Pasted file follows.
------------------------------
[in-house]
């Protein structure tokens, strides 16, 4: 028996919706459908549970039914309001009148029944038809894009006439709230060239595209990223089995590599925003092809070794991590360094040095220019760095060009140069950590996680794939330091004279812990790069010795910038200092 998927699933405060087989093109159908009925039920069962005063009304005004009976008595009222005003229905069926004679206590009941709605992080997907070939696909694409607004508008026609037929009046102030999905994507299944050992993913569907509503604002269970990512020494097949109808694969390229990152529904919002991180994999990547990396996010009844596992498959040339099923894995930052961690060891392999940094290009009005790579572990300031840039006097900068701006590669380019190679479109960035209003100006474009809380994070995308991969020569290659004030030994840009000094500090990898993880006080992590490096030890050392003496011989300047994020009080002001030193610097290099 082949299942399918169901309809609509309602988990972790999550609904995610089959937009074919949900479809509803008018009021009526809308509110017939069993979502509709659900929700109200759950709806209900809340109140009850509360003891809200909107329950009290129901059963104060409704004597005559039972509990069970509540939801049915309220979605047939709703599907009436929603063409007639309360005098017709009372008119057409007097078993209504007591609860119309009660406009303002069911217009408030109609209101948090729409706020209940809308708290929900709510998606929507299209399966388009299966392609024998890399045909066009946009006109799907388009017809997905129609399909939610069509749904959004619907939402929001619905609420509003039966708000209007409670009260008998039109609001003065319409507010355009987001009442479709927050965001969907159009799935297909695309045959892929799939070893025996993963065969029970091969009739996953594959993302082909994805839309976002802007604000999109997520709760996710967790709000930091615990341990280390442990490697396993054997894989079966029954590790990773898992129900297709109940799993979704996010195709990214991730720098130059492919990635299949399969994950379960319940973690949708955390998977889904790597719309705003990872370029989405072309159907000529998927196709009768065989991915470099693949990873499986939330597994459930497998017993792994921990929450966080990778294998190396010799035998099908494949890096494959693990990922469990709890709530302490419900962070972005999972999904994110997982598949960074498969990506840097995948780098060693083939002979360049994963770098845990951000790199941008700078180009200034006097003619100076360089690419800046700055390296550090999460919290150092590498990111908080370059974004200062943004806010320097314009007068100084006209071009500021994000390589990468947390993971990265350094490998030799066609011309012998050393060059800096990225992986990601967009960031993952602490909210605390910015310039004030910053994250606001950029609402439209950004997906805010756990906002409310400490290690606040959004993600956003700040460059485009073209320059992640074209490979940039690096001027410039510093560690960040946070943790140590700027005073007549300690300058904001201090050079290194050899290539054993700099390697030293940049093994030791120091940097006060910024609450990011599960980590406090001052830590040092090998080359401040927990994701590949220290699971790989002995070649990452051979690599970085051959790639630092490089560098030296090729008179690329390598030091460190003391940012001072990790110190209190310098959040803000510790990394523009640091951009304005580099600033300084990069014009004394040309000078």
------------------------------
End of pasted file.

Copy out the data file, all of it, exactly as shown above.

[in-house]
């Protein structure tokens, strides 16, 4: 028996919706459908549970039914309001009148029944038809894009006439709230060239595209990223089995590599925003092809070794991590360094040095220019760095060009140069950590996680794939330091004279812990790069010795910038200092 998927699933405060087989093109159908009925039920069962005063009304005004009976008595009222005003229905069926004679206590009941709605992080997907070939696909694409607004508008026609037929009046102030999905994507299944050992993913569907509503604002269970990512020494097949109808694969390229990152529904919002991180994999990547990396996010009844596992498959040339099923894995930052961690060891392999940094290009009005790579572990300031840039006097900068701006590669380019190679479109960035209003100006474009809380994070995308991969020569290659004030030994840009000094500090990898993880006080992590490096030890050392003496011989300047994020009080002001030193610097290099 082949299942399918169901309809609509309602988990972790999550609904995610089959937009074919949900479809509803008018009021009526809308509110017939069993979502509709659900929700109200759950709806209900809340109140009850509360003891809200909107329950009290129901059963104060409704004597005559039972509990069970509540939801049915309220979605047939709703599907009436929603063409007639309360005098017709009372008119057409007097078993209504007591609860119309009660406009303002069911217009408030109609209101948090729409706020209940809308708290929900709510998606929507299209399966388009299966392609024998890399045909066009946009006109799907388009017809997905129609399909939610069509749904959004619907939402929001619905609420509003039966708000209007409670009260008998039109609001003065319409507010355009987001009442479709927050965001969907159009799935297909695309045959892929799939070893025996993963065969029970091969009739996953594959993302082909994805839309976002802007604000999109997520709760996710967790709000930091615990341990280390442990490697396993054997894989079966029954590790990773898992129900297709109940799993979704996010195709990214991730720098130059492919990635299949399969994950379960319940973690949708955390998977889904790597719309705003990872370029989405072309159907000529998927196709009768065989991915470099693949990873499986939330597994459930497998017993792994921990929450966080990778294998190396010799035998099908494949890096494959693990990922469990709890709530302490419900962070972005999972999904994110997982598949960074498969990506840097995948780098060693083939002979360049994963770098845990951000790199941008700078180009200034006097003619100076360089690419800046700055390296550090999460919290150092590498990111908080370059974004200062943004806010320097314009007068100084006209071009500021994000390589990468947390993971990265350094490998030799066609011309012998050393060059800096990225992986990601967009960031993952602490909210605390910015310039004030910053994250606001950029609402439209950004997906805010756990906002409310400490290690606040959004993600956003700040460059485009073209320059992640074209490979940039690096001027410039510093560690960040946070943790140590700027005073007549300690300058904001201090050079290194050899290539054993700099390697030293940049093994030791120091940097006060910024609450990011599960980590406090001052830590040092090998080359401040927990994701590949220290699971790989002995070649990452051979690599970085051959790639630092490089560098030296090729008179690329390598030091460190003391940012001072990790110190209190310098959040803000510790990394523009640091951009304005580099600033300084990069014009004394040309000078």